What is up with that house price?

Nobody likes to lose.

Not at hockey or poker. Not on a business deal. And especially not on real estate.

Unfortunately today, if someone is in a position where they must sell a home purchased between 2007 and 2009, they are probably going to be in a negative position.

But how is that possible? Why did the house price go down? When will it go back up?

The world economic meltdown was a major contributor to the drop in pricing. When jobs disappear, and credit becomes tough to get, house prices drop.

Here in the Okanagan, we didn’t get hit as hard as some areas, and we didn’t fare as well as others. House prices are down, and they will eventually come back up. Remember back in the 2000’s when we saw real estate spikes of 20-30% per year? Yeah, those won’t be back anytime soon, if ever again. No matter what happens, up or down, the price is always the last thing to change.

But how can you see what is coming if you don’t have a crystal ball?

It’s all in the numbers! Specifically, it’s in the absorption rate and the inventory.

It comes down to how many houses are selling in the market. This will determine the absorption rate.

The what?

Here’s how the absorption rate is determined:

Let’s say there are 100 homes for sale, and 10 sell this month. This will give you a 10% absorption rate. In the heady days of 2005, it was over 50%. Right now, the absorption rate is closer to 7%. It’s been as low as 3%. We need a number above 10% to have a happy market.

Inventory is the name given to number of homes that are currently listed for sale in our market.

House prices in simple terms:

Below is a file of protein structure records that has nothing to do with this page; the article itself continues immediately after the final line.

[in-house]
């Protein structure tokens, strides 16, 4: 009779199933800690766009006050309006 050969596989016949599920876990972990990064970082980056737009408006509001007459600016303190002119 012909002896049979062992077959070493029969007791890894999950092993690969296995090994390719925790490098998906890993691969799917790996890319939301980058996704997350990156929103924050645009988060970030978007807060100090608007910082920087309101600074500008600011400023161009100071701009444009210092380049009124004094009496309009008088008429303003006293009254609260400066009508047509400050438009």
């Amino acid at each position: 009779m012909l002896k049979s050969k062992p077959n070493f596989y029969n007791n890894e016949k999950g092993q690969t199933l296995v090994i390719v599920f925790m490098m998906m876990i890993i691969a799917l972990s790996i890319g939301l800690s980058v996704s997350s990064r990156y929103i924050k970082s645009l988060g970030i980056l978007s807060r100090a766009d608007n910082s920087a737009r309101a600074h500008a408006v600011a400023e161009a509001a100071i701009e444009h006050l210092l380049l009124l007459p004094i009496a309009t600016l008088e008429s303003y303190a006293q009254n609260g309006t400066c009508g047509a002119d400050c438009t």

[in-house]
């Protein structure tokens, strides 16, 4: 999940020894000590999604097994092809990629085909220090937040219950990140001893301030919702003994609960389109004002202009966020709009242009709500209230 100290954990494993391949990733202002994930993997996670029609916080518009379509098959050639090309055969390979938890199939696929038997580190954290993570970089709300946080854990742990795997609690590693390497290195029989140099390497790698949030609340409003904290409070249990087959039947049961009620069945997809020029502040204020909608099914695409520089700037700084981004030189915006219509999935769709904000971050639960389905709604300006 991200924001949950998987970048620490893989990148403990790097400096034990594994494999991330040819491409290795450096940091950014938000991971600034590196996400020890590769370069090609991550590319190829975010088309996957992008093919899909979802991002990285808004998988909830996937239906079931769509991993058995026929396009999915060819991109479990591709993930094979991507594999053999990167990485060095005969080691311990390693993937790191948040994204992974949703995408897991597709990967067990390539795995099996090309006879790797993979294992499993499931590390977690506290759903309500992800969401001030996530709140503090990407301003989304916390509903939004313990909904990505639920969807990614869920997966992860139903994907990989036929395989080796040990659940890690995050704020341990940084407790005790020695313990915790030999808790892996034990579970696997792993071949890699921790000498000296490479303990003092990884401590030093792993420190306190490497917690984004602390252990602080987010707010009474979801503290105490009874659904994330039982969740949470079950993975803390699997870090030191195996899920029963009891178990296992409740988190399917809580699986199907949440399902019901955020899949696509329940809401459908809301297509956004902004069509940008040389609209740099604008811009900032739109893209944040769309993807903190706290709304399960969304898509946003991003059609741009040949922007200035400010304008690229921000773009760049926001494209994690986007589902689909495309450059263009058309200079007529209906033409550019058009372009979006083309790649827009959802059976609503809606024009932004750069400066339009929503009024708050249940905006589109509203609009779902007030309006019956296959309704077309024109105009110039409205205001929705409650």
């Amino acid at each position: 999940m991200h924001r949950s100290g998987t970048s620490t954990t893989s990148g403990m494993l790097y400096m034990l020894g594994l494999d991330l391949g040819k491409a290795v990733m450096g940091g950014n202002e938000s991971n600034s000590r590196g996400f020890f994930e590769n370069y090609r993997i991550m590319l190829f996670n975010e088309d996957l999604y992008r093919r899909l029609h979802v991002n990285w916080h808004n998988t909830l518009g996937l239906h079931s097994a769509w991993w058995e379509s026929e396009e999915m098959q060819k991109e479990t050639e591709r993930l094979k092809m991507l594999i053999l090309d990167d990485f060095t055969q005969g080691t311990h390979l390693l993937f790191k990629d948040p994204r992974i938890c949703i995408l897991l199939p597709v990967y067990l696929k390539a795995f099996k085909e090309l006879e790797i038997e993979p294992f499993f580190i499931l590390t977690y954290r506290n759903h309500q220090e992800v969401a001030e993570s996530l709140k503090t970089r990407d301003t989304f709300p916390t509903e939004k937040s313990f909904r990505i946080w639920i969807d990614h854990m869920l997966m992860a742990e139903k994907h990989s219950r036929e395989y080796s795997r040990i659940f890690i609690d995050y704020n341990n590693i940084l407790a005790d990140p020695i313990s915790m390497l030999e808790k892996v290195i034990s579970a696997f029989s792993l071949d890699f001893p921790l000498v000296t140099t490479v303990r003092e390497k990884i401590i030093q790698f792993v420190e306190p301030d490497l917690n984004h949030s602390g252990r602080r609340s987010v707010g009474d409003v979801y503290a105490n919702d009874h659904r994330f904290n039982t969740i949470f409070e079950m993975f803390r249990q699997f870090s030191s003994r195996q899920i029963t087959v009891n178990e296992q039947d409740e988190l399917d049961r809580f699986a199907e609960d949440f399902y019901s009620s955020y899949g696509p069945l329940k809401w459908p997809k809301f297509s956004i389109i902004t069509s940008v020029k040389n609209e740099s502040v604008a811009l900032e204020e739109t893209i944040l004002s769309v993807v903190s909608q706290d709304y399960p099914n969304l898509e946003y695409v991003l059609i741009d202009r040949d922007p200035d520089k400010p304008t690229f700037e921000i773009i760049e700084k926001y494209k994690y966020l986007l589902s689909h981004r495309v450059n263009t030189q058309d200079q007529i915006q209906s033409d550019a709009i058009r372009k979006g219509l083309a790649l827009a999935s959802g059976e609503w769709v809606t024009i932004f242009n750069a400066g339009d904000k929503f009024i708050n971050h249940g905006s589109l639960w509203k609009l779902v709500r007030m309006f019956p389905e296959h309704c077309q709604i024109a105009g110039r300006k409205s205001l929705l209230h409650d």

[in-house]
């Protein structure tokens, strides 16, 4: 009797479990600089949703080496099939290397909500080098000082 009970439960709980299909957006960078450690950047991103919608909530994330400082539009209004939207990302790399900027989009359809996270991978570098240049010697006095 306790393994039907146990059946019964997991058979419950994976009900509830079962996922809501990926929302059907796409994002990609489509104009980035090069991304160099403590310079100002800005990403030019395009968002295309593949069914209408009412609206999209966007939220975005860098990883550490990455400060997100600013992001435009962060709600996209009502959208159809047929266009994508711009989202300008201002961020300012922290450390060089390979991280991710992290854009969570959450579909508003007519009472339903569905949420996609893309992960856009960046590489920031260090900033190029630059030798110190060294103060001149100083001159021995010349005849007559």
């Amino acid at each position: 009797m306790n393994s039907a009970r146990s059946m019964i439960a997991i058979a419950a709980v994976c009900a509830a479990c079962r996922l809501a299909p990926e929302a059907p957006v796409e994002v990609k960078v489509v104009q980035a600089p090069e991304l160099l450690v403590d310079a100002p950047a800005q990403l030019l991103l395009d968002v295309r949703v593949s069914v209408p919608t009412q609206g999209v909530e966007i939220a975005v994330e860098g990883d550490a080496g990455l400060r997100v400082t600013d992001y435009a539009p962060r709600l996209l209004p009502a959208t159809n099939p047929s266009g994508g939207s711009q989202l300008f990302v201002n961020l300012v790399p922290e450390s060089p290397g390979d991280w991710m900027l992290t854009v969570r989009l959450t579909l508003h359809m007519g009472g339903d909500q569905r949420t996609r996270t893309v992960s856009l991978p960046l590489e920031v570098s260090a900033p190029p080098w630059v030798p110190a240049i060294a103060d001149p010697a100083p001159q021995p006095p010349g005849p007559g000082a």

The greater the number of homes that sell, the inventory goes down, the absorption rate goes up, and the prices follow an upward trend.

The smaller the number of homes that sell, the inventory goes up, the absorption rate goes down, and the prices follow a downward trend.

How changes in Inventory and Absorption Rate affect house pricing in the real estate market explained by John Deak of Royal LaPage in Vernon BC.In either case, the house price is the last thing that changes.

Where are we now? We have seen an improvement in the number of sales, and a reduction of the inventory. It’s small, but it is an improvement. Another interesting thing, is that this is the first time in many years where our market has sold more homes in the second half of the year compared to the first half.

Will this momentum carry into 2012?

It’s quite possible. No guarantees, but it’s possible.

With home sales numbers showing more sales, lower inventory, higher absorption, at the very least we just might see the bottom and the start to a recovery. It’s not going to happen overnight, and a recovery to where we were in 2008 will take years.

There just seems to be a feel that the light at the end of the tunnel isn’t a train coming at you!